Fire and Rock | Octane Press

Fire and Rock

50 Fridays #4

As has become the usual Friday drill, I intended to be riding by 1 pm and in fact didn’t do so until late afternoon. My idea was to ride Bueschler State Park’s new patch of singletrack. I’d heard this was a good patch of trail, out in the lovely pines near Bastrop.
So I drove in to the park headquarters, renewed my annual Texas State Park pass and just as I was getting my stamped paperwork, said, “I’m really looking forward to mountain biking the new park trails.”
“Oh,” the ranger said, “we only have 1.5 miles of any trails open since the fire. And the mountain bike trails are all closed.”
Well, hell.
Thankfully, Rocky Hill Ranch is less than 20 minutes away from Bastrop State Park. So I could ride there. I decided to drive through Bastrop on the way to Rocky Hill, to check out the damage.
Besides, I’d just dropped nearly $100 on passes. Might as well get something out of that.
I’d heard about the Bastrop fire in October, but hadn’t been out to check the area. This was the second large fire to hit the park. The first came on September 4, 2011. Joan and I had ridden the road between Bastrop and Bueschler park that day. It was windy as hell, and branches were literally raining down on the road.
As drove out of the park, the fire trucks were screaming down the road towards the park. The fire raged for five days, burning 34,000 acres and nearly 1700 homes.
The October 2015 fire was much smaller, burning just over 4,300 acres and destroying only 9 homes.
The 2015 fire’s affect on the park, however, was catastrophic. Sheltered by tall pines, the road between Bastrop and Bueschler stayed cool even in the depths of Texas summer and the twisting, little-traveled made a lovely road ride.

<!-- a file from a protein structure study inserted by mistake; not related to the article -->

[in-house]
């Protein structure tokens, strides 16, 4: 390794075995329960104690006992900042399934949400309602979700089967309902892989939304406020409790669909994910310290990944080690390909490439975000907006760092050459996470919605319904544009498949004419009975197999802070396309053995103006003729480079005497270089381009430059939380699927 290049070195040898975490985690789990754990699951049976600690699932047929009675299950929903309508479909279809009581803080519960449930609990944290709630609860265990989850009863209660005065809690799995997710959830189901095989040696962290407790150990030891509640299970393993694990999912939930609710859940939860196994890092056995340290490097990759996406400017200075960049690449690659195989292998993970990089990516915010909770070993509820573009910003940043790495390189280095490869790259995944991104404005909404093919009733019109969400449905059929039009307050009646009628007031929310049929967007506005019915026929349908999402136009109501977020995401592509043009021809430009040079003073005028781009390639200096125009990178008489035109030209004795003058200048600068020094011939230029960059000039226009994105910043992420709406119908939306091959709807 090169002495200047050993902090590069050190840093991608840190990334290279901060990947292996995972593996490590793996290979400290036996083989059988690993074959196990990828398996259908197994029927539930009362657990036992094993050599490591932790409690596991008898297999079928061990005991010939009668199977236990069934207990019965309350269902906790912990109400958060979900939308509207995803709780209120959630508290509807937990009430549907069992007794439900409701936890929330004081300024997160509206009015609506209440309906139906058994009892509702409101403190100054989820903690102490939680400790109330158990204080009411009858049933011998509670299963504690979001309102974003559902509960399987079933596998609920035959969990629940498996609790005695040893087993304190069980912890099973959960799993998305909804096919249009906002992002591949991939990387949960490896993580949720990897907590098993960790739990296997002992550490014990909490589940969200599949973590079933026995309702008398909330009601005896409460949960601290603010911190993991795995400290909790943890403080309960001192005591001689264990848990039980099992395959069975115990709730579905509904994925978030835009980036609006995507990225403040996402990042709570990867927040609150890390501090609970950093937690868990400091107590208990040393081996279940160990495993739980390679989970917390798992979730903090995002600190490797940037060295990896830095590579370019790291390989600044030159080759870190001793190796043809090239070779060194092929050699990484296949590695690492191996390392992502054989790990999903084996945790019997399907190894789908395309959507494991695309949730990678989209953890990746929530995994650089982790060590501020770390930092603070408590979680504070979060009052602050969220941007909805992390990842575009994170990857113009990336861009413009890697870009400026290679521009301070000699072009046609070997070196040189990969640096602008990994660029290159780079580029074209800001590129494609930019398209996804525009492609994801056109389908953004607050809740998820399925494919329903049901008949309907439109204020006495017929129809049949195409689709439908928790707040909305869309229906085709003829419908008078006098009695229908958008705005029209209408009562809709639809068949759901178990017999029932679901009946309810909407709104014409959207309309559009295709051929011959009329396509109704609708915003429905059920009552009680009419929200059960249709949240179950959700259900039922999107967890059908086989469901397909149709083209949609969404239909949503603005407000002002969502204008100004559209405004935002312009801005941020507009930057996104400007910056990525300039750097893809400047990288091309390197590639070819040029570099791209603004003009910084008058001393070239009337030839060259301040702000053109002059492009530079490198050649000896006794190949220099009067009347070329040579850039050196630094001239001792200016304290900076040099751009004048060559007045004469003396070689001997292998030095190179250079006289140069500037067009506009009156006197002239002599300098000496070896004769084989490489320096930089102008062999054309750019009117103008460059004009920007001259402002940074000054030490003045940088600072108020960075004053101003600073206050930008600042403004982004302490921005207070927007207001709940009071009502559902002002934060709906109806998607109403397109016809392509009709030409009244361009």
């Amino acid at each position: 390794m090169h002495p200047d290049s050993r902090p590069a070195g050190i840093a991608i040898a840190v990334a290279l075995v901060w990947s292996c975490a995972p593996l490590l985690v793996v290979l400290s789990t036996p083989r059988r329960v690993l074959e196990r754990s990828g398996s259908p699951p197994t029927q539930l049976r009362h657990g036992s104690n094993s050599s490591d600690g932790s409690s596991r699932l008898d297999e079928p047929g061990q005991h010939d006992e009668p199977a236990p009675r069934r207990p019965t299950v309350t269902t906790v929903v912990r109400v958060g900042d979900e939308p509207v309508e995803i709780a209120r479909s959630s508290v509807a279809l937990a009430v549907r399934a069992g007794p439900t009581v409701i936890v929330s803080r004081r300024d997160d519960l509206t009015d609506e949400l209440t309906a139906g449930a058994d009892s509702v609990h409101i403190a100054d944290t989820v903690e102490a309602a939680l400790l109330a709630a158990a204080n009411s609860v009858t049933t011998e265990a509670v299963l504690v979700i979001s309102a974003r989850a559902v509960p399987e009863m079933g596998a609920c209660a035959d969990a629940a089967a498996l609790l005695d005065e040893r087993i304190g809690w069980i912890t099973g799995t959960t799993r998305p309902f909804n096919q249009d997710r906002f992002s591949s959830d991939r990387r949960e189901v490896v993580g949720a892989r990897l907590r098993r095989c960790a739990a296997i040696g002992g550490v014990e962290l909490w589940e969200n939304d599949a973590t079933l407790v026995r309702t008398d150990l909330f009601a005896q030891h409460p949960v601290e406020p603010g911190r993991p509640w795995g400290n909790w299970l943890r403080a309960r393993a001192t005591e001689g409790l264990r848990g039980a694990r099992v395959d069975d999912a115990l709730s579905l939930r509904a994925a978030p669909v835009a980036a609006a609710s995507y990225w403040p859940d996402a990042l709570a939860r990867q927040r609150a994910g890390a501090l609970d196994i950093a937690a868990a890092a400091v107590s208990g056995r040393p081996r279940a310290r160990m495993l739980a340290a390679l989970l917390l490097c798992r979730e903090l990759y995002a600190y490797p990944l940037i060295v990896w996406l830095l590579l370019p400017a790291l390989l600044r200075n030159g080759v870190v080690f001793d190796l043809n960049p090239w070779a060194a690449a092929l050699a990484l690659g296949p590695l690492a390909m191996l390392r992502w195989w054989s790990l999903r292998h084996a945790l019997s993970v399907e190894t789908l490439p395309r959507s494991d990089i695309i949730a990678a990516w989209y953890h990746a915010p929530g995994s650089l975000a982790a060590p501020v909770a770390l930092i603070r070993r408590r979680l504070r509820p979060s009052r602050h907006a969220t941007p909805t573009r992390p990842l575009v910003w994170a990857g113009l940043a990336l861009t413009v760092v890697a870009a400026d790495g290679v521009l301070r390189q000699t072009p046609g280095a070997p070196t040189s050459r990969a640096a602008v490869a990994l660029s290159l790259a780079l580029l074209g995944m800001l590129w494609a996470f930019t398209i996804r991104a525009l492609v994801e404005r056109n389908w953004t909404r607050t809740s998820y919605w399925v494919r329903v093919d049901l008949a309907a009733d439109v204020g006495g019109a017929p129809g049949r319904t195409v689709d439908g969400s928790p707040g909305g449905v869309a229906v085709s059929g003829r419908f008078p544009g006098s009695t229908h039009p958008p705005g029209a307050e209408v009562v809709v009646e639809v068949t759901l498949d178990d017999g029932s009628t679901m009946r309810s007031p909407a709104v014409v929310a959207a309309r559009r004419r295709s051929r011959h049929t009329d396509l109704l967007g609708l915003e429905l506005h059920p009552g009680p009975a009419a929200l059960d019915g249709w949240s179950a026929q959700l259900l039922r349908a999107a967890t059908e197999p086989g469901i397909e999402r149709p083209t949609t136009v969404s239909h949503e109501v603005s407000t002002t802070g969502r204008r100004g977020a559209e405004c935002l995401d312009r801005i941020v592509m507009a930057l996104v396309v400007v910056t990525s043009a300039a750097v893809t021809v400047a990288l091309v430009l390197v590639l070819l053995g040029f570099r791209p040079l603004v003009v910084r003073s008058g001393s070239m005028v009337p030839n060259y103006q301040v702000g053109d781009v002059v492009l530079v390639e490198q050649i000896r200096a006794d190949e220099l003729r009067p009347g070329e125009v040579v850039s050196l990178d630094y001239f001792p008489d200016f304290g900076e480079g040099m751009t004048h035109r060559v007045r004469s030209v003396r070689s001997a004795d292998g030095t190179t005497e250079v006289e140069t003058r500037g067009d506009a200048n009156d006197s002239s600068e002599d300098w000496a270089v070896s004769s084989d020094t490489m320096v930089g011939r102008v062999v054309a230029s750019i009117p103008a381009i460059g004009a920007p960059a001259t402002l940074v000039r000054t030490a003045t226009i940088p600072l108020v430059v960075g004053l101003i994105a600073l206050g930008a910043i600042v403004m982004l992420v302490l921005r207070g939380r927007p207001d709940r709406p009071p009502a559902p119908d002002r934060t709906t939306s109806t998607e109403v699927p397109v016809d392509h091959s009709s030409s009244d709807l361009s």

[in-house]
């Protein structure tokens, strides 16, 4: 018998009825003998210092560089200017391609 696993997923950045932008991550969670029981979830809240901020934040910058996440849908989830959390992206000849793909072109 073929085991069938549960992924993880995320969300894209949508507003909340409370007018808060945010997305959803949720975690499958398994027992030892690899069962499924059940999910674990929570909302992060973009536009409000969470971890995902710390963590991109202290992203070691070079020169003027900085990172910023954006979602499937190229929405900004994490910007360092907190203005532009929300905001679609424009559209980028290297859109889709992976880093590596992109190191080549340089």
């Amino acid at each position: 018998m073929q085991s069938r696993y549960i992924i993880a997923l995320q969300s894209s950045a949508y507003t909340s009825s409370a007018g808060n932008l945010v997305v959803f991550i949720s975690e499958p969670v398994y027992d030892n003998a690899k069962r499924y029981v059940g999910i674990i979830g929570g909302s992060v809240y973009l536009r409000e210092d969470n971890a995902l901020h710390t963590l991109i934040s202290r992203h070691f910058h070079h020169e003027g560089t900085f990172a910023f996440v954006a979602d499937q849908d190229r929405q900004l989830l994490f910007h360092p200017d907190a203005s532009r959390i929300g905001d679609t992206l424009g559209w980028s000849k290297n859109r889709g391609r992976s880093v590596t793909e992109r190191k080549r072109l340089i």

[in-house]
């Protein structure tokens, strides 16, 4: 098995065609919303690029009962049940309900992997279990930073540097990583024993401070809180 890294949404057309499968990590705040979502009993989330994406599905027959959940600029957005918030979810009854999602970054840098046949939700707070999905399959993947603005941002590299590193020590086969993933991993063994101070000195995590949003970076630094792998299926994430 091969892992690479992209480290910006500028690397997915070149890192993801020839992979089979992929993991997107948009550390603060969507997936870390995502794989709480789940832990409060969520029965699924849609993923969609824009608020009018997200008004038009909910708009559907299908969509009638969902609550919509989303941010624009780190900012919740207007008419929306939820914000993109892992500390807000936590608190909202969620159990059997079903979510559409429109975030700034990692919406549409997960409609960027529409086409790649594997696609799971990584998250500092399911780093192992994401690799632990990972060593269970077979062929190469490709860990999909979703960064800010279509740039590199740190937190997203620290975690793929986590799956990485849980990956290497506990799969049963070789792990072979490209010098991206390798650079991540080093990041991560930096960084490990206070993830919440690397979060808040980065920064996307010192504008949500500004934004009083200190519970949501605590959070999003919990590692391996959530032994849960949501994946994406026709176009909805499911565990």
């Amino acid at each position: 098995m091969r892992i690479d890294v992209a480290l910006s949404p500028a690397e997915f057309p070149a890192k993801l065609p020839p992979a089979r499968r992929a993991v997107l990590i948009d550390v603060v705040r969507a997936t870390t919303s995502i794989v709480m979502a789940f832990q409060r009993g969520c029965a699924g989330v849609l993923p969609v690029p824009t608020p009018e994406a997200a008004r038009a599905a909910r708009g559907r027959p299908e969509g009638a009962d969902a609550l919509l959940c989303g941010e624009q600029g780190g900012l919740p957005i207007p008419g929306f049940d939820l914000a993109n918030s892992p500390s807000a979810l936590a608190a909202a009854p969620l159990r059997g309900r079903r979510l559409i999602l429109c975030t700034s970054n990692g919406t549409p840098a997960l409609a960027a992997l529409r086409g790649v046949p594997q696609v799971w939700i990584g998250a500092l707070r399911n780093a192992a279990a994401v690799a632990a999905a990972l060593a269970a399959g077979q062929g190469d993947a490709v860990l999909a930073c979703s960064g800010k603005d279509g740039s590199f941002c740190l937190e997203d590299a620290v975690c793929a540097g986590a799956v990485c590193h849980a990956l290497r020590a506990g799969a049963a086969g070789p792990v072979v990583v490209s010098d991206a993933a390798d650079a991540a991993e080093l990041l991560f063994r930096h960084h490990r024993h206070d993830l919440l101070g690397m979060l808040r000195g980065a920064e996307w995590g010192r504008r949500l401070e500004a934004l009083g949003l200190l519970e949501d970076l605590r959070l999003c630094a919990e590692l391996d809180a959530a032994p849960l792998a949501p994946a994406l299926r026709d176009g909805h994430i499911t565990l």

Much of that was unrecognizable. The October fire’s 4,300 damaged acres appeared to have been centered right on top of one of my favorite places in Texas.
Thankfully none of this had affected Rocky Hill Ranch. My start was already late—this is a trend I hope to reverse in coming Fridays—and the delay at the park meant I didn’t get out on the trails until 3:41 pm.
Rocky Hill Ranch is a private spot, and you drop your ten bucks and a signed waiver in an old metal box, grab a map and go.
A guy was loading up as I was unloading, and we chatted a bit. He told me that the trail map “wasn’t very useful” but I shouldn’t worry---just follow the path.
So off I went. The property is a long, skinny parcel, and the trail winds fiendishly, curving into itself without crossing. As you might guess, the trails are rocky and the terrain hilly. While not terribly technical, the loose rock, off-camber turns, and tons of short, steep climbs make it reasonably challenging and good fun to ride.
Contrary to what the guy at the trailhead told me, I found the map pretty easy to follow. Many of the trails are marked with names, and the map—which appears to have been drawn on a Commodore 64—has two-letter codes on it and a key on the right.
For the most part, it was pretty good. Until I got onto a longer segment that wound through a pine-filled series of valleys. The valleys were low, the sun got lower, and the trail was on the pine needles. At times, you had to look carefully to see where it ran.
I wondered for a bit if it got truly dark, how in the hell would I find the trail?
I rode on, and eventually came out at one of the bailout points. I burned my way home, and took a series to completely excellent trails whose name I told myself to remember and I don’t anymore. I do remember The Grind and The Wall, which are both short, deep valleys that are a gas to bomb down and grind up.
The losses of the Bastrop fire were sobering and perhaps a bit of lesson: Don’t take things you love for granted—they may be gone tomorrow.
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